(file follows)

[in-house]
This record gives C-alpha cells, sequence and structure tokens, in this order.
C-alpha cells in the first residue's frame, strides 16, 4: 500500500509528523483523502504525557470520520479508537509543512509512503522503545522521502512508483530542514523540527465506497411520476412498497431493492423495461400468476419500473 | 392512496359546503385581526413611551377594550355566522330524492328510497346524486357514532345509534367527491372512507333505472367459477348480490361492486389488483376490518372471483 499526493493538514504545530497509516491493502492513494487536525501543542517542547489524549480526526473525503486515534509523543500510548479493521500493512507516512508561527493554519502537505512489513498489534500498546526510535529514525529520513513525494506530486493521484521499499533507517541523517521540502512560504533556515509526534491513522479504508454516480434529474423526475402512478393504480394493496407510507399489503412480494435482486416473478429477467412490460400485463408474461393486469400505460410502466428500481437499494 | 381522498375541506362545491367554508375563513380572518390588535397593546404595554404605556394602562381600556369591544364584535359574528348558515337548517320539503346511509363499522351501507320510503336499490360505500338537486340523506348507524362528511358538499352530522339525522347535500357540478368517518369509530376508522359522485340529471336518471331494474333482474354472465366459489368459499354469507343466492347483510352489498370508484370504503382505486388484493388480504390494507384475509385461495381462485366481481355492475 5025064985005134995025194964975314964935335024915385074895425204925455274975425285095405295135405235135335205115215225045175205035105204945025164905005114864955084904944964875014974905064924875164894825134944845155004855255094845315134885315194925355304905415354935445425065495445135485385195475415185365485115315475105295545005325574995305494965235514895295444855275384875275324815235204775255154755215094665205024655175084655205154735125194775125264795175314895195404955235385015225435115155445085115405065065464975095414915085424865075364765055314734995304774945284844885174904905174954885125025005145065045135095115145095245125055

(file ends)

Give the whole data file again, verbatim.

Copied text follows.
[in-house]
This record gives C-alpha cells, sequence and structure tokens, in this order.
C-alpha cells in the first residue's frame, strides 16, 4: 500500500509528523483523502504525557470520520479508537509543512509512503522503545522521502512508483530542514523540527465506497411520476412498497431493492423495461400468476419500473 | 392512496359546503385581526413611551377594550355566522330524492328510497346524486357514532345509534367527491372512507333505472367459477348480490361492486389488483376490518372471483 499526493493538514504545530497509516491493502492513494487536525501543542517542547489524549480526526473525503486515534509523543500510548479493521500493512507516512508561527493554519502537505512489513498489534500498546526510535529514525529520513513525494506530486493521484521499499533507517541523517521540502512560504533556515509526534491513522479504508454516480434529474423526475402512478393504480394493496407510507399489503412480494435482486416473478429477467412490460400485463408474461393486469400505460410502466428500481437499494 | 381522498375541506362545491367554508375563513380572518390588535397593546404595554404605556394602562381600556369591544364584535359574528348558515337548517320539503346511509363499522351501507320510503336499490360505500338537486340523506348507524362528511358538499352530522339525522347535500357540478368517518369509530376508522359522485340529471336518471331494474333482474354472465366459489368459499354469507343466492347483510352489498370508484370504503382505486388484493388480504390494507384475509385461495381462485366481481355492475 5025064985005134995025194964975314964935335024915385074895425204925455274975425285095405295135405235135335205115215225045175205035105204945025164905005114864955084904944964875014974905064924875164894825134944845155004855255094845315134885315194925355304905415354935445425065495445135485385195475415185365485115315475105295545005325574995305494965235514895295444855275384875275324815235204775255154755215094665205024655175084655205154735125194775125264795175314895195404955235385015225435115155445085115405065065464975095414915085424865075364765055314734995304774945284844885174904905174954885125025005145065045135095115145095245125055